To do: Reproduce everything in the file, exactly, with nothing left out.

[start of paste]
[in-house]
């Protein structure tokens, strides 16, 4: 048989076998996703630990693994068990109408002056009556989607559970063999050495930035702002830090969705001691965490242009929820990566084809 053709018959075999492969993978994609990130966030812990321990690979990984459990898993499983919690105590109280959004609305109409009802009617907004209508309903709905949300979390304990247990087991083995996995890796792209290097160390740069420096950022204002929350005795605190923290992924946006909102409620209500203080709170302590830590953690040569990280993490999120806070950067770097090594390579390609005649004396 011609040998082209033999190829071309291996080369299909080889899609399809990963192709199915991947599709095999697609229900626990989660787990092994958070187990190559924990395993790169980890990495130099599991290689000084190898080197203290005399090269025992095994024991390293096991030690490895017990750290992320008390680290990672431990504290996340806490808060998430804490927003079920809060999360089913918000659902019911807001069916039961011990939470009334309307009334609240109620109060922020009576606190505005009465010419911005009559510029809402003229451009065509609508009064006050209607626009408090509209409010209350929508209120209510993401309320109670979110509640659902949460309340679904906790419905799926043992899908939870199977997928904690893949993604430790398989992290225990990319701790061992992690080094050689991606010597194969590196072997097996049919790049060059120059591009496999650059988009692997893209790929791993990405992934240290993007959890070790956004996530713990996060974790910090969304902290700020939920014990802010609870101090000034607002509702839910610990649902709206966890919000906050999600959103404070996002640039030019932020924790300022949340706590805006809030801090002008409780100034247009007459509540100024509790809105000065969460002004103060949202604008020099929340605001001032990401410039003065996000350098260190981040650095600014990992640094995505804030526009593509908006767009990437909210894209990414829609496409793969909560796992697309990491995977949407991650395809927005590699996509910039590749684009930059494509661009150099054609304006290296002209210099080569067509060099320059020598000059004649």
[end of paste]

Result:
[in-house]
């Protein structure tokens, strides 16, 4: 048989076998996703630990693994068990109408002056009556989607559970063999050495930035702002830090969705001691965490242009929820990566084809 053709018959075999492969993978994609990130966030812990321990690979990984459990898993499983919690105590109280959004609305109409009802009617907004209508309903709905949300979390304990247990087991083995996995890796792209290097160390740069420096950022204002929350005795605190923290992924946006909102409620209500203080709170302590830590953690040569990280993490999120806070950067770097090594390579390609005649004396 011609040998082209033999190829071309291996080369299909080889899609399809990963192709199915991947599709095999697609229900626990989660787990092994958070187990190559924990395993790169980890990495130099599991290689000084190898080197203290005399090269025992095994024991390293096991030690490895017990750290992320008390680290990672431990504290996340806490808060998430804490927003079920809060999360089913918000659902019911807001069916039961011990939470009334309307009334609240109620109060922020009576606190505005009465010419911005009559510029809402003229451009065509609508009064006050209607626009408090509209409010209350929508209120209510993401309320109670979110509640659902949460309340679904906790419905799926043992899908939870199977997928904690893949993604430790398989992290225990990319701790061992992690080094050689991606010597194969590196072997097996049919790049060059120059591009496999650059988009692997893209790929791993990405992934240290993007959890070790956004996530713990996060974790910090969304902290700020939920014990802010609870101090000034607002509702839910610990649902709206966890919000906050999600959103404070996002640039030019932020924790300022949340706590805006809030801090002008409780100034247009007459509540100024509790809105000065969460002004103060949202604008020099929340605001001032990401410039003065996000350098260190981040650095600014990992640094995505804030526009593509908006767009990437909210894209990414829609496409793969909560796992697309990491995977949407991650395809927005590699996509910039590749684009930059494509661009150099054609304006290296002209210099080569067509060099320059020598000059004649």